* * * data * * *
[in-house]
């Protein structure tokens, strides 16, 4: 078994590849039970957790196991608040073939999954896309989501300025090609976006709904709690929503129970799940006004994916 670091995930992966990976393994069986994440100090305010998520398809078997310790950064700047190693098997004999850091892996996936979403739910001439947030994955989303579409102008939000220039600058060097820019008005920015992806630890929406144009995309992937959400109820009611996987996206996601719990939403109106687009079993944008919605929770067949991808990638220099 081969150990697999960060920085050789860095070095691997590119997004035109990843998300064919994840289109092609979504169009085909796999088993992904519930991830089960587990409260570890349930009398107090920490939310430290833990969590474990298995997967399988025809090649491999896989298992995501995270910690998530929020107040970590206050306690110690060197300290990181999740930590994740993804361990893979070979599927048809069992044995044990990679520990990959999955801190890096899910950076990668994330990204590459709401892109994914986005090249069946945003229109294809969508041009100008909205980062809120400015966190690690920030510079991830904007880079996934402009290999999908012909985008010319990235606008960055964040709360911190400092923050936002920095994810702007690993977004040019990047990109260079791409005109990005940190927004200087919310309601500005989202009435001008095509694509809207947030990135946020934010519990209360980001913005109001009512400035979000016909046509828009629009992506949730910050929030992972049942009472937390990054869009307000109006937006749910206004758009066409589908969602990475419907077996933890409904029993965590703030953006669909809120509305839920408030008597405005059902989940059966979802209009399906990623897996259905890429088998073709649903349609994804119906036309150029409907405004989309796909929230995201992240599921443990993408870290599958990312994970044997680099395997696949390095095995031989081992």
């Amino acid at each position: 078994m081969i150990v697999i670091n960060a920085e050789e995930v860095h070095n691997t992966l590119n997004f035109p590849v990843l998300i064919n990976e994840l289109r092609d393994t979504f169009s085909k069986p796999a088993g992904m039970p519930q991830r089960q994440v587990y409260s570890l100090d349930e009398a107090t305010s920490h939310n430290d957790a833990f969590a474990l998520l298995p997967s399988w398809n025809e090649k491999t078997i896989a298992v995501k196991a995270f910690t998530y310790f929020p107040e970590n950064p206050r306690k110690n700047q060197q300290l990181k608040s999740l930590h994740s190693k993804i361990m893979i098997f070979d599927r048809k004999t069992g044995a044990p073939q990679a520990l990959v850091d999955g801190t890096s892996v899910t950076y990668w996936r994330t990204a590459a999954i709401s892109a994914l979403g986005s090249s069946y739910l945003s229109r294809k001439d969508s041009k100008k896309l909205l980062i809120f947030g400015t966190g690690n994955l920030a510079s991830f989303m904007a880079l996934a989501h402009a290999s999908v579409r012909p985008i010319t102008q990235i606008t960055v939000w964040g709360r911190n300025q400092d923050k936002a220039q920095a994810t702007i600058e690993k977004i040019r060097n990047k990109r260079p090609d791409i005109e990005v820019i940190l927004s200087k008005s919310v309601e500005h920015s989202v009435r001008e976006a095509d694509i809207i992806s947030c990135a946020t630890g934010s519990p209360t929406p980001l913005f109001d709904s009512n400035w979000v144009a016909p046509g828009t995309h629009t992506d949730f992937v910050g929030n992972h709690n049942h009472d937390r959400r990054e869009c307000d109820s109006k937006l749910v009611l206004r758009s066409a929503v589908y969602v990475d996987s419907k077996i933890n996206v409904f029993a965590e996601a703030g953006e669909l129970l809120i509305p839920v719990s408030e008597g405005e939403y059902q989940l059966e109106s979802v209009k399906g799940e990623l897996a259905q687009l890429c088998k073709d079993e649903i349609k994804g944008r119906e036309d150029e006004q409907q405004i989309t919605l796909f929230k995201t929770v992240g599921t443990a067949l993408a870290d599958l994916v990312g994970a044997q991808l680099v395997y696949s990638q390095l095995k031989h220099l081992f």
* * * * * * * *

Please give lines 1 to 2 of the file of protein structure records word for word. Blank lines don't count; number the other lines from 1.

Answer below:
[in-house]
């Protein structure tokens, strides 16, 4: 078994590849039970957790196991608040073939999954896309989501300025090609976006709904709690929503129970799940006004994916 670091995930992966990976393994069986994440100090305010998520398809078997310790950064700047190693098997004999850091892996996936979403739910001439947030994955989303579409102008939000220039600058060097820019008005920015992806630890929406144009995309992937959400109820009611996987996206996601719990939403109106687009079993944008919605929770067949991808990638220099 081969150990697999960060920085050789860095070095691997590119997004035109990843998300064919994840289109092609979504169009085909796999088993992904519930991830089960587990409260570890349930009398107090920490939310430290833990969590474990298995997967399988025809090649491999896989298992995501995270910690998530929020107040970590206050306690110690060197300290990181999740930590994740993804361990893979070979599927048809069992044995044990990679520990990959999955801190890096899910950076990668994330990204590459709401892109994914986005090249069946945003229109294809969508041009100008909205980062809120400015966190690690920030510079991830904007880079996934402009290999999908012909985008010319990235606008960055964040709360911190400092923050936002920095994810702007690993977004040019990047990109260079791409005109990005940190927004200087919310309601500005989202009435001008095509694509809207947030990135946020934010519990209360980001913005109001009512400035979000016909046509828009629009992506949730910050929030992972049942009472937390990054869009307000109006937006749910206004758009066409589908969602990475419907077996933890409904029993965590703030953006669909809120509305839920408030008597405005059902989940059966979802209009399906990623897996259905890429088998073709649903349609994804119906036309150029409907405004989309796909929230995201992240599921443990993408870290599958990312994970044997680099395997696949390095095995031989081992």